The amount of unnecessary packaging put into circulation should be reduced overall and reusable solutions should be promoted.
By 2030, all packaging on the EU market should become economically recyclable.
The demand for primary raw materials is to be reduced and a well-functioning market for secondary raw materials created. This is to be achieved through binding targets for the use of recycled plastics.
"After tackling single use plastics, we now take the next step on our way to a future without pollution. Our proposals today reduce packaging waste, promote reuse and refill, increase the use of recycled plastics, and make it easier to recycle packaging," said Frank Timmermanns, Executive Vice President for the European Green Deal. Although it will still take a while before the Commission's proposal is cast into binding law, the push from Europe certainly has a signal effect.
In fact, according to a report by Plastics Europe, around 20 per cent more recycled plastic was used in new products this year compared to 2020. So the industry is already on the right track. There is also hope in an expansion of chemical recycling. "If we want to make our industry fit for the future, the acceptance of chemical recycling including the mass balance approach is essential to accelerate the dual transformation of our industry. More intensive and coordinated cooperation across the value chains and with policymakers is key to making this happen," said Virginia Janssens, Managing Director of Plastics Europe in October.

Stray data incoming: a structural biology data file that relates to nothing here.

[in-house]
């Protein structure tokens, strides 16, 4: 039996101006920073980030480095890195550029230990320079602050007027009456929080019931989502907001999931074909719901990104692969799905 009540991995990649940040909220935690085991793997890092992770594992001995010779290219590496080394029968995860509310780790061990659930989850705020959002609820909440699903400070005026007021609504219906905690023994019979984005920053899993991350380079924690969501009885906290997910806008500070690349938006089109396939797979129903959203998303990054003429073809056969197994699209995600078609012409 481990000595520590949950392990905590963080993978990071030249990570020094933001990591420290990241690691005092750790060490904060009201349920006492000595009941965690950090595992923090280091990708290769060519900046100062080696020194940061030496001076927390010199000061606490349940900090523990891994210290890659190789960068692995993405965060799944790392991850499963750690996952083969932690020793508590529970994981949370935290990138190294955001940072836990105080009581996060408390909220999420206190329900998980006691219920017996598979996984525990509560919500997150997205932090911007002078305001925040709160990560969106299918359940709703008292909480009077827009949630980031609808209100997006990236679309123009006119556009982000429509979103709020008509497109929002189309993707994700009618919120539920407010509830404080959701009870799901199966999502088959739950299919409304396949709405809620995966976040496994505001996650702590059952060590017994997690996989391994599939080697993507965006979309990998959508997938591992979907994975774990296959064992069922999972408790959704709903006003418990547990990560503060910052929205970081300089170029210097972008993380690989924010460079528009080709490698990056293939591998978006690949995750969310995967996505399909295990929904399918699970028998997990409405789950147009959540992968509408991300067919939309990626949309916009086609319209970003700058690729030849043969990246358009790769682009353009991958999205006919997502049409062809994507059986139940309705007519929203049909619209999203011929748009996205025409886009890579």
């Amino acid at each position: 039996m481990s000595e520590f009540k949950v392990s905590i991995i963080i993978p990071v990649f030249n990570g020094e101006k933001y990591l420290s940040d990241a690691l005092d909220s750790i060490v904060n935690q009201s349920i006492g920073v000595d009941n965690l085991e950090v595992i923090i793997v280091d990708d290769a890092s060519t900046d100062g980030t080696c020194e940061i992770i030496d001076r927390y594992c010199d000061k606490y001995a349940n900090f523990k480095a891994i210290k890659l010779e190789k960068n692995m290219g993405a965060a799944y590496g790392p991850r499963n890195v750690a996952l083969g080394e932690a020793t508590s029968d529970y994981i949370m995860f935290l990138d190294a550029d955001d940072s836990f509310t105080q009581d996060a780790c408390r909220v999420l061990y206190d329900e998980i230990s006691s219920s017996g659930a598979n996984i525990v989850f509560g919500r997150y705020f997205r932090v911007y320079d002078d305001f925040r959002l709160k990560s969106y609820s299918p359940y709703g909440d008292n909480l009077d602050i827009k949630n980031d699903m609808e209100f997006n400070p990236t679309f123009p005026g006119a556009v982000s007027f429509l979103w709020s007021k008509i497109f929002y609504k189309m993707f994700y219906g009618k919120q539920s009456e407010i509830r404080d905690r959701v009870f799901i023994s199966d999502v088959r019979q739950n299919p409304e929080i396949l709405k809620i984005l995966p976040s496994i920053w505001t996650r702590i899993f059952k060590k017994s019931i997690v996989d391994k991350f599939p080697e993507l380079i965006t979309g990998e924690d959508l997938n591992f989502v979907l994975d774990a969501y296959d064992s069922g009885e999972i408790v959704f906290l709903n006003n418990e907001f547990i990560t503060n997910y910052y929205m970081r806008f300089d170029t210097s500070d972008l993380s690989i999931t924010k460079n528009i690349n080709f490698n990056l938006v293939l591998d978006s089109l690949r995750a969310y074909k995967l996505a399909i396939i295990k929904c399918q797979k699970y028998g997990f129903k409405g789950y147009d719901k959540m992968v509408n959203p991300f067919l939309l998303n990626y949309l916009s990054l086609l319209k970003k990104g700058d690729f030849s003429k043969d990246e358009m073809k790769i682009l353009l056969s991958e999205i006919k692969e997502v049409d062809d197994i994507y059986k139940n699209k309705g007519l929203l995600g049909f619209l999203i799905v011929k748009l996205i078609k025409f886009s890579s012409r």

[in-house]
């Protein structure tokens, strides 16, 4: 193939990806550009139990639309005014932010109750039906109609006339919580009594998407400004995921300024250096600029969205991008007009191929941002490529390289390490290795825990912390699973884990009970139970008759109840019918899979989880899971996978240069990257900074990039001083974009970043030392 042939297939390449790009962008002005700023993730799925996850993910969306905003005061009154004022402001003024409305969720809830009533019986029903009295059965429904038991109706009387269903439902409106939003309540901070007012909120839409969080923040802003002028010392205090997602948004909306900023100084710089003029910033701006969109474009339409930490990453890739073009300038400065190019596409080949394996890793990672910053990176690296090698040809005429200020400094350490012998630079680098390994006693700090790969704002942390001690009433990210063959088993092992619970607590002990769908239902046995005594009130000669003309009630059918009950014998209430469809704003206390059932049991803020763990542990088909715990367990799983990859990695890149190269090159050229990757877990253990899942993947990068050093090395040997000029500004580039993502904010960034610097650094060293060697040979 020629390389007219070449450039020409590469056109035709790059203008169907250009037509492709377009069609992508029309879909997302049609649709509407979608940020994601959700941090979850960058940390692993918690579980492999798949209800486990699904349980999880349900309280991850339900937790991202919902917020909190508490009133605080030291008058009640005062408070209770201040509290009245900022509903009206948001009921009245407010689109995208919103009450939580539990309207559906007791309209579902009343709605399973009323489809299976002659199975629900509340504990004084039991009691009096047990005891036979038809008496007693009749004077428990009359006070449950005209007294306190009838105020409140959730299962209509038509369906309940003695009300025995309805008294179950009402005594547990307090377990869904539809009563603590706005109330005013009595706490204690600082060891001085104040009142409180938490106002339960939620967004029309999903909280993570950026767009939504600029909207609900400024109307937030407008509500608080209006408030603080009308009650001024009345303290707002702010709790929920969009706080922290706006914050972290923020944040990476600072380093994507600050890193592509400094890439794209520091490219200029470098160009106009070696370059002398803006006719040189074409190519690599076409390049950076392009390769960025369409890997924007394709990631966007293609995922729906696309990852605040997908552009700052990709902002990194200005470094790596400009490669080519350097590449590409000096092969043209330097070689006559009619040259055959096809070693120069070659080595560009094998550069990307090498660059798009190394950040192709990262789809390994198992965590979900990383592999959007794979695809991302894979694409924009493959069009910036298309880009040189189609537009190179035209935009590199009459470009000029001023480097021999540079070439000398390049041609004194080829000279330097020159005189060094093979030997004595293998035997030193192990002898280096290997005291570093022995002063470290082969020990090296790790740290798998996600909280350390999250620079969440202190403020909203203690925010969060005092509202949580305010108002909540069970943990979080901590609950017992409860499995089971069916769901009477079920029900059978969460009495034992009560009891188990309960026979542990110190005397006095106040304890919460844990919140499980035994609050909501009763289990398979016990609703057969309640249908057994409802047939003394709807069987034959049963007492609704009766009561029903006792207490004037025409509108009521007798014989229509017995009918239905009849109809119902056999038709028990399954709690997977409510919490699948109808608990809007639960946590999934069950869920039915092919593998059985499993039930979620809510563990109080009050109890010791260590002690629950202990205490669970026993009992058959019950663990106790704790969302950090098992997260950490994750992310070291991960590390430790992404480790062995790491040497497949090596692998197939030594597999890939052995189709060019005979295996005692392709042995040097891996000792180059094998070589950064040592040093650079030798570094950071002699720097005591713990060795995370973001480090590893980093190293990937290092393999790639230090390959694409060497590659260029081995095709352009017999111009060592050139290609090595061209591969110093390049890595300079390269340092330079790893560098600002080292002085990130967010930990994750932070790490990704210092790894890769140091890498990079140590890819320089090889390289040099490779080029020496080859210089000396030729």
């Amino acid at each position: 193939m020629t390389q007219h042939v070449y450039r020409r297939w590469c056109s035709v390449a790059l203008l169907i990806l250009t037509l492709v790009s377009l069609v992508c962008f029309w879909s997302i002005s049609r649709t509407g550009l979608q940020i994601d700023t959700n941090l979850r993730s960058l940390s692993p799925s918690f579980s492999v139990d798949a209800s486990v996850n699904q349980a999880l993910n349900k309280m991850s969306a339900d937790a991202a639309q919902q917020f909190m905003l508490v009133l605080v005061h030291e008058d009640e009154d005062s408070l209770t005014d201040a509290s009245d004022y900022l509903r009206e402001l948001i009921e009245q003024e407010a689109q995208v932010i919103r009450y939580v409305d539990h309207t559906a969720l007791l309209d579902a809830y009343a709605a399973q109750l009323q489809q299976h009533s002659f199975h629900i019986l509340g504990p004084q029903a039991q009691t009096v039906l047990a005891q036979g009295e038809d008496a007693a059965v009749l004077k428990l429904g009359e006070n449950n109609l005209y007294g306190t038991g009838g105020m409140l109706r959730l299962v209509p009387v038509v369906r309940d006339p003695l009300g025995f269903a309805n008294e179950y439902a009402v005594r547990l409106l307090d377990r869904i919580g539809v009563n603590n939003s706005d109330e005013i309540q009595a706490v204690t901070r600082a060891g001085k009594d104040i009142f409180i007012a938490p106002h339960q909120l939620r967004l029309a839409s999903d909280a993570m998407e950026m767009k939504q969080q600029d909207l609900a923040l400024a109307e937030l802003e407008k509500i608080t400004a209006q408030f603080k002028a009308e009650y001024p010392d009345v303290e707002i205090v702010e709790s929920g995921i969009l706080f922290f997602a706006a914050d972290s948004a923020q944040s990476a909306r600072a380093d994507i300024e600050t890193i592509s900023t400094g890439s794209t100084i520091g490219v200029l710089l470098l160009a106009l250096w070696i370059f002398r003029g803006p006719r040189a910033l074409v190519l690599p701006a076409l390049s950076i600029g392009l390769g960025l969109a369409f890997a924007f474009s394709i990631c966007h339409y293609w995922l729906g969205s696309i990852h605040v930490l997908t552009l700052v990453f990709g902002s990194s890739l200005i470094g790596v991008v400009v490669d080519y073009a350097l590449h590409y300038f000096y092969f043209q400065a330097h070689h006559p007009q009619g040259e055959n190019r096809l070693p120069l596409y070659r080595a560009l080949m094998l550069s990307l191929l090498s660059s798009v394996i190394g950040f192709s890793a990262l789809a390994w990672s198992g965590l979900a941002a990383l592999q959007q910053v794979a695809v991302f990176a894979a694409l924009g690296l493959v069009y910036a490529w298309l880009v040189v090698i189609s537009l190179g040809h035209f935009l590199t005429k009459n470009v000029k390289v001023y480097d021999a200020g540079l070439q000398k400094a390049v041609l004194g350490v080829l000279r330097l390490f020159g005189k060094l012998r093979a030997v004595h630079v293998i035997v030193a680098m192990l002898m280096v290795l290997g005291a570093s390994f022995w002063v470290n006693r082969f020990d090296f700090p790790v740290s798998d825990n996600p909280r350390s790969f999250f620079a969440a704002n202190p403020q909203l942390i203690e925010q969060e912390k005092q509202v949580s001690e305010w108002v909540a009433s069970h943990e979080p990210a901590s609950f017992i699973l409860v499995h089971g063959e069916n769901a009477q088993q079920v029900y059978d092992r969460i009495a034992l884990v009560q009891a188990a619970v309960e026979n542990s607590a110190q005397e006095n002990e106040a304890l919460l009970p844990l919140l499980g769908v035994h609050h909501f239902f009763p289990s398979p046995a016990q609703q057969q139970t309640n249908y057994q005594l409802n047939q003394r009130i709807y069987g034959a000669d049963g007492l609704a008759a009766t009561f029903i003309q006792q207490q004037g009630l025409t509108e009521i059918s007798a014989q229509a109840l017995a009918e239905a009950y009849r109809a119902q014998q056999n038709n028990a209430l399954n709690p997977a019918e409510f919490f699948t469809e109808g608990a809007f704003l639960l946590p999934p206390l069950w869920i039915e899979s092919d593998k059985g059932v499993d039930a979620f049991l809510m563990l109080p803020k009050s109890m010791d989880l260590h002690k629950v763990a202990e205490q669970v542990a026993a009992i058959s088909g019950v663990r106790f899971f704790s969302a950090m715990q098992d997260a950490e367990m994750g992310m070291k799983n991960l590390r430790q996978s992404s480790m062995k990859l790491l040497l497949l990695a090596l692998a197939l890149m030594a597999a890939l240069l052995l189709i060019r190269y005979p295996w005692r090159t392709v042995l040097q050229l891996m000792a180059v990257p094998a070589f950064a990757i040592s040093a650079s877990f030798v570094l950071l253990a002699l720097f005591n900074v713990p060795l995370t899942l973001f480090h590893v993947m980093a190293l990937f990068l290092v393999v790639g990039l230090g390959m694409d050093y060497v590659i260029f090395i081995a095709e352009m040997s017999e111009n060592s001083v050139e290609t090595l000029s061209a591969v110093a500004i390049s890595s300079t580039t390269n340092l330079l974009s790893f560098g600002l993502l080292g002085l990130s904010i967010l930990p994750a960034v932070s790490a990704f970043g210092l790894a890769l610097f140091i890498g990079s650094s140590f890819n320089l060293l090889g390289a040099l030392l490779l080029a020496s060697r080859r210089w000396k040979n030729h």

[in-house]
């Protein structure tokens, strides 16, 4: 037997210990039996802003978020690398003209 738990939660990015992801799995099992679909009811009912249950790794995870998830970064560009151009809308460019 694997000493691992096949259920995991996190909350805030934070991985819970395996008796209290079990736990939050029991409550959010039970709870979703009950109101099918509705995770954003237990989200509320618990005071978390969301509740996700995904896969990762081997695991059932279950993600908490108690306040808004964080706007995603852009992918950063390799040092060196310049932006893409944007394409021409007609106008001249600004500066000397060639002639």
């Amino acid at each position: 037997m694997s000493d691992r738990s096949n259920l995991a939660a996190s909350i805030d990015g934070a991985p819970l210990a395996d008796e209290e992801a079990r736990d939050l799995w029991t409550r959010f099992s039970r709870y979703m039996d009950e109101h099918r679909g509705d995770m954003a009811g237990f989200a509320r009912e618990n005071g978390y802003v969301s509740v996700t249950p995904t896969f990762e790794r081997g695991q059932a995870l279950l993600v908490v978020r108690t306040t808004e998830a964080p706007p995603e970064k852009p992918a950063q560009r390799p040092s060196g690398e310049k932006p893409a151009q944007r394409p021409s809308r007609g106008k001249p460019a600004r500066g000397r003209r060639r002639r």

All in all, the industry has had an eventful year. It was able to hold its own against many adversities and overcome the first shocks after the beginning of the year. Challenges such as high energy prices still exist and will certainly cause problems in the coming winter. But the pandemic also appeared to be an almost impregnable challenge at the beginning and the industry still made it through. After all, one thing is certain: Where there’s goods, there’ll be packaging.